Despite aggressive lobbying from House Speaker John Boehner, the House today rejected his proposal for a farm bill on a 235-194 vote. Democrats overwhelmingly opposed the legislation because it contained more than $20 billion in cuts to food assistance for the poor while hard right Republicans opposed it because they believe it didn’t cut enough.
When even corporate media is calling this a big blow to GOP “leadership,” it’s a safe bet that the latter’s efforts to blame Democrats won’t carry much heft.
Though the proposed slashing of aid to those that need it most got the bulk of the attention, and rightly so, this bill was on the whole primarily a shameless gift to corporate ag and therefore replete with disastrous policy. Its underpinning, massive reliance on taxpayer-subsidized crop insurance programs, meant the continued plowing up of conservation lands and farmland price bubble-mongering, just for starters.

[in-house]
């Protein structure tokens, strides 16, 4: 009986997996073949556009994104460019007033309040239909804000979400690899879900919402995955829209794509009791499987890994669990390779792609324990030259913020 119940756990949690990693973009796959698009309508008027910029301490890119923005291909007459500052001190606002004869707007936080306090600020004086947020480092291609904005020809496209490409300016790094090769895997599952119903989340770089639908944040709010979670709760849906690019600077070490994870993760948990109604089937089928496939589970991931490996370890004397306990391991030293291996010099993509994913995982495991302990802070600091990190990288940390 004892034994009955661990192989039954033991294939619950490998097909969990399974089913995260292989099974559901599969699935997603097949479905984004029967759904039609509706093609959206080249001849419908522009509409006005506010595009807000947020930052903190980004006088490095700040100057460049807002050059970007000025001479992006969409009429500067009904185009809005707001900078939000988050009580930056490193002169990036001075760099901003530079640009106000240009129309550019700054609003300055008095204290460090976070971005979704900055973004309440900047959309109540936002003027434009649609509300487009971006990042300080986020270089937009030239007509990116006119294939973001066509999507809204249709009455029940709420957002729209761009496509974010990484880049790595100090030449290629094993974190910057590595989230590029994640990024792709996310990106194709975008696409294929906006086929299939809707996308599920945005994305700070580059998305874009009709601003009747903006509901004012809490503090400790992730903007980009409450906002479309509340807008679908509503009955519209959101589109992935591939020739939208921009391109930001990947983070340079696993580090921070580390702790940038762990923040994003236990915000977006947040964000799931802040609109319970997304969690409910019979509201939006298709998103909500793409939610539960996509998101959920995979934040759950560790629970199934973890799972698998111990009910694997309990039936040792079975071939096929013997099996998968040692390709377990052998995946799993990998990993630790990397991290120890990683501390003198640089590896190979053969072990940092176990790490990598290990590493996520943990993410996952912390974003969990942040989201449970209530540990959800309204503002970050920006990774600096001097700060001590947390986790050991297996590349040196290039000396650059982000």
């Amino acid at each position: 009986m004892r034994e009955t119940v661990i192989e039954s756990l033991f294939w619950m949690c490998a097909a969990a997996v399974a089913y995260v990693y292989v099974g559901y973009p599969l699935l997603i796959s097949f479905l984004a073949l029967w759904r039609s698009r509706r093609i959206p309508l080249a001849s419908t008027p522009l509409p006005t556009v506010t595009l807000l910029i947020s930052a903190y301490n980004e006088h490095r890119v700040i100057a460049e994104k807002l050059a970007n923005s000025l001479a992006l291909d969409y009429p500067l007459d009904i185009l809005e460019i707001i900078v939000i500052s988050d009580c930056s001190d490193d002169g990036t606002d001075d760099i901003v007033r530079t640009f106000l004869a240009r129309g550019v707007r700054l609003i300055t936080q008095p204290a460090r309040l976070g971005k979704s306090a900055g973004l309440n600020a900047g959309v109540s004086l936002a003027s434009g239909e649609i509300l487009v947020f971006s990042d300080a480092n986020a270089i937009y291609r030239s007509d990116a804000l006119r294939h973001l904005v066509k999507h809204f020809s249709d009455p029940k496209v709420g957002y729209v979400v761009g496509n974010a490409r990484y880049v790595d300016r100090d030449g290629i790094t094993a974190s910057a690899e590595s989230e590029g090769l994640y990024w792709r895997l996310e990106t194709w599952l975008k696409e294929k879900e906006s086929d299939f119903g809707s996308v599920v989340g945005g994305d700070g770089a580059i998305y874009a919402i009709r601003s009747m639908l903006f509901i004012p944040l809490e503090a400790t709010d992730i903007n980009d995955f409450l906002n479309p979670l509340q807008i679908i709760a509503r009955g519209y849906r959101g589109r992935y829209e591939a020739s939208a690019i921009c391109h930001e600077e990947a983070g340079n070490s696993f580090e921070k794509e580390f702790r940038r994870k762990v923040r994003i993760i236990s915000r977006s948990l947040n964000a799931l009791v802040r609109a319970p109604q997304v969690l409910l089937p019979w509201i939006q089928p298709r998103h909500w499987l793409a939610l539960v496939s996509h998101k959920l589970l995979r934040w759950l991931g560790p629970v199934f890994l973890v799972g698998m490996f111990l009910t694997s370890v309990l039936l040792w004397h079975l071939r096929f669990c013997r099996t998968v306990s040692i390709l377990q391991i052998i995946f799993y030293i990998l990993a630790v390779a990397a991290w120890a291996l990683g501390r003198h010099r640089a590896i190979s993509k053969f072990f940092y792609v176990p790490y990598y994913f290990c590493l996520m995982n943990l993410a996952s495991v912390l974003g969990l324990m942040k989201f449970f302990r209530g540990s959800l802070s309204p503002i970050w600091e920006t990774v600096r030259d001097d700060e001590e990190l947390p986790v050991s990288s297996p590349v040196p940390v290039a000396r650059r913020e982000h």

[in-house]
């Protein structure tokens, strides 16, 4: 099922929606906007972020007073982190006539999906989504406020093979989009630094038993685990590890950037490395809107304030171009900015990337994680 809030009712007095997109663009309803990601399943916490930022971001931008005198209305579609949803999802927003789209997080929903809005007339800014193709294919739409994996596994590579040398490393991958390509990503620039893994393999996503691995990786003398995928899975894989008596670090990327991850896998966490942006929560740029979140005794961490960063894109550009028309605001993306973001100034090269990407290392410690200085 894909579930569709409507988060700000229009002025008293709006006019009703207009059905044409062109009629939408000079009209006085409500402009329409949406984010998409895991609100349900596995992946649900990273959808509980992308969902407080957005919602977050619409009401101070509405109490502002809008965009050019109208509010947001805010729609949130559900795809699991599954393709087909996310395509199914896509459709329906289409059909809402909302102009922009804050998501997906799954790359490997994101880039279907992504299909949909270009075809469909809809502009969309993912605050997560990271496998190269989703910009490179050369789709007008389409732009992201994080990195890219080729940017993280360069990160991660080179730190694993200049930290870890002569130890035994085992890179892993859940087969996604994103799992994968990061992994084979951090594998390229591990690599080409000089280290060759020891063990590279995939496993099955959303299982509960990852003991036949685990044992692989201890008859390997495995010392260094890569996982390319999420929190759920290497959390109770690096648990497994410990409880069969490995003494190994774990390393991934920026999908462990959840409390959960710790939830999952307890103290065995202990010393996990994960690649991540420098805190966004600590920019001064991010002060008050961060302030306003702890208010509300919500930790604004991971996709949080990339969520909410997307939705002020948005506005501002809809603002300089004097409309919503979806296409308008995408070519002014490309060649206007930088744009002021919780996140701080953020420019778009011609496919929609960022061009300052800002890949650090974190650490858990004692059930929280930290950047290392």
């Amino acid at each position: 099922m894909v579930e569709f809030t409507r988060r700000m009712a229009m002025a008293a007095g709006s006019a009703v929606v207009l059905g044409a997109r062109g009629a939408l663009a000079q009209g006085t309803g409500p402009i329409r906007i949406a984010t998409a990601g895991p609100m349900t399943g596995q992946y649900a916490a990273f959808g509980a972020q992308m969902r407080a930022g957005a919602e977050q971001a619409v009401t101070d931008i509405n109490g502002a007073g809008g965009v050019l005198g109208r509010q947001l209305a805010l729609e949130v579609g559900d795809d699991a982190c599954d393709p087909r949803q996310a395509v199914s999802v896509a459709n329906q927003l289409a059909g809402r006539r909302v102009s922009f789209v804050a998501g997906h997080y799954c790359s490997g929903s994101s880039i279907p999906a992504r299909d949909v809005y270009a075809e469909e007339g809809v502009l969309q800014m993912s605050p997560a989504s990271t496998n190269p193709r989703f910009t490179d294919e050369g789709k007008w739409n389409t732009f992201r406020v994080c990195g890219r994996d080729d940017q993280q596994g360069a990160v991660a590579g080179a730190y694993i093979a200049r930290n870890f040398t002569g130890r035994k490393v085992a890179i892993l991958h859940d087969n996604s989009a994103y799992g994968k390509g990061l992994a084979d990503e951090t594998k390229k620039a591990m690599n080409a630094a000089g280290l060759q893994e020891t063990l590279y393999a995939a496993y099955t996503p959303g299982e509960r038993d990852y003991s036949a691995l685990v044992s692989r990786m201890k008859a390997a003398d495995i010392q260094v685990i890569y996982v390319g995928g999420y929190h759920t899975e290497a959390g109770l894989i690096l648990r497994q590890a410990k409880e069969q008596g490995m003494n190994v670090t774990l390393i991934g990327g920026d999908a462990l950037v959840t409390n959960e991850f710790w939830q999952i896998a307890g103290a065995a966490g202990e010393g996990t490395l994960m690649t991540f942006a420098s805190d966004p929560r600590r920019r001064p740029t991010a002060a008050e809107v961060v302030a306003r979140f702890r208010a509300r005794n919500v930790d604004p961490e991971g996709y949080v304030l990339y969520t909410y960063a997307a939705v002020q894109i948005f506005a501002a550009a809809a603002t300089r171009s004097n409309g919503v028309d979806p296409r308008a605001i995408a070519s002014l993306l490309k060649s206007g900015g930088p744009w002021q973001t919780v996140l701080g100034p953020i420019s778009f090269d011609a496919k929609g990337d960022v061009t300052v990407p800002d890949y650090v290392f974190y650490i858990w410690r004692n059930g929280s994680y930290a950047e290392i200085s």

President Obama had threatened a veto over the SNAP (food stamp) cuts. Whether that meant any cuts at all, or the $20B+ desired by reactionaries, was unclear, at least to me.
Also unclear is where farm policy will go. The House could take up the Senate bill (which has about $4B in SNAP cuts), massively amend it, and try to ram that through. More likely is that efforts will be made to further extend current policy, though the zealots will undoubtedly demand their cuts after all as the price of doing that. An honest-to-goodness enlightened, people-friendly federal farm policy is exceedingly unlikely to get anywhere.